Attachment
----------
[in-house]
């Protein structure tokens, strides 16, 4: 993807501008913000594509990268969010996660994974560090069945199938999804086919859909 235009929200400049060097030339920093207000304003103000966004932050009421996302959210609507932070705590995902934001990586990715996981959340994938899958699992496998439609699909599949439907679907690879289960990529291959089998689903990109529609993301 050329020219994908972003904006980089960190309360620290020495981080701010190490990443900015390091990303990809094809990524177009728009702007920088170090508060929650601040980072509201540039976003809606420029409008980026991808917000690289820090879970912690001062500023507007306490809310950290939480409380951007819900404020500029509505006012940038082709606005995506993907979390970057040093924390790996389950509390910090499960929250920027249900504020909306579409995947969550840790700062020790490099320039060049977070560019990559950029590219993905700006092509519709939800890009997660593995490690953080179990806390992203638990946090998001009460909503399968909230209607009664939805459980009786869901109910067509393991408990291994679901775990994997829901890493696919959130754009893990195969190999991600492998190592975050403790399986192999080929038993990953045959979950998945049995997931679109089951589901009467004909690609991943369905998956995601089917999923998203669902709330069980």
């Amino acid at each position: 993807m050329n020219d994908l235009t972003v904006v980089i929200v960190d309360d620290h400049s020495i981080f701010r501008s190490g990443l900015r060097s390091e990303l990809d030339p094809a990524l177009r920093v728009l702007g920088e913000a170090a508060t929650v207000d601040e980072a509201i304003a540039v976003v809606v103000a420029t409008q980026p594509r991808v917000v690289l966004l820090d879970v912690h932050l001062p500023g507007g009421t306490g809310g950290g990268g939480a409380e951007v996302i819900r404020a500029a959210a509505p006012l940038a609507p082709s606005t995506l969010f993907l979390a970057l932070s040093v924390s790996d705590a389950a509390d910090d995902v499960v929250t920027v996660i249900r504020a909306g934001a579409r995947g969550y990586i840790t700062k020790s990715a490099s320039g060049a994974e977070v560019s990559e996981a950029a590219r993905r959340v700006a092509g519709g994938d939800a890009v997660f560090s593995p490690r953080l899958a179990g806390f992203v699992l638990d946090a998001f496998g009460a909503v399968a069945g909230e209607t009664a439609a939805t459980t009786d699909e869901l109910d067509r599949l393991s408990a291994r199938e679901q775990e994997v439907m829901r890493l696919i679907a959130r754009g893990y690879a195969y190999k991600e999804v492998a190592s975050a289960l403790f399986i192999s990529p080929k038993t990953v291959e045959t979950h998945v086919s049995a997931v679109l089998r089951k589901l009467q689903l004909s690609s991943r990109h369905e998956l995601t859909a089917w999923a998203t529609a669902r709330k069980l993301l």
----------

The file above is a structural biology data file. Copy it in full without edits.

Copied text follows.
[in-house]
């Protein structure tokens, strides 16, 4: 993807501008913000594509990268969010996660994974560090069945199938999804086919859909 235009929200400049060097030339920093207000304003103000966004932050009421996302959210609507932070705590995902934001990586990715996981959340994938899958699992496998439609699909599949439907679907690879289960990529291959089998689903990109529609993301 050329020219994908972003904006980089960190309360620290020495981080701010190490990443900015390091990303990809094809990524177009728009702007920088170090508060929650601040980072509201540039976003809606420029409008980026991808917000690289820090879970912690001062500023507007306490809310950290939480409380951007819900404020500029509505006012940038082709606005995506993907979390970057040093924390790996389950509390910090499960929250920027249900504020909306579409995947969550840790700062020790490099320039060049977070560019990559950029590219993905700006092509519709939800890009997660593995490690953080179990806390992203638990946090998001009460909503399968909230209607009664939805459980009786869901109910067509393991408990291994679901775990994997829901890493696919959130754009893990195969190999991600492998190592975050403790399986192999080929038993990953045959979950998945049995997931679109089951589901009467004909690609991943369905998956995601089917999923998203669902709330069980």
């Amino acid at each position: 993807m050329n020219d994908l235009t972003v904006v980089i929200v960190d309360d620290h400049s020495i981080f701010r501008s190490g990443l900015r060097s390091e990303l990809d030339p094809a990524l177009r920093v728009l702007g920088e913000a170090a508060t929650v207000d601040e980072a509201i304003a540039v976003v809606v103000a420029t409008q980026p594509r991808v917000v690289l966004l820090d879970v912690h932050l001062p500023g507007g009421t306490g809310g950290g990268g939480a409380e951007v996302i819900r404020a500029a959210a509505p006012l940038a609507p082709s606005t995506l969010f993907l979390a970057l932070s040093v924390s790996d705590a389950a509390d910090d995902v499960v929250t920027v996660i249900r504020a909306g934001a579409r995947g969550y990586i840790t700062k020790s990715a490099s320039g060049a994974e977070v560019s990559e996981a950029a590219r993905r959340v700006a092509g519709g994938d939800a890009v997660f560090s593995p490690r953080l899958a179990g806390f992203v699992l638990d946090a998001f496998g009460a909503v399968a069945g909230e209607t009664a439609a939805t459980t009786d699909e869901l109910d067509r599949l393991s408990a291994r199938e679901q775990e994997v439907m829901r890493l696919i679907a959130r754009g893990y690879a195969y190999k991600e999804v492998a190592s975050a289960l403790f399986i192999s990529p080929k038993t990953v291959e045959t979950h998945v086919s049995a997931v679109l089998r089951k589901l009467q689903l004909s690609s991943r990109h369905e998956l995601t859909a089917w999923a998203t529609a669902r709330k069980l993301l």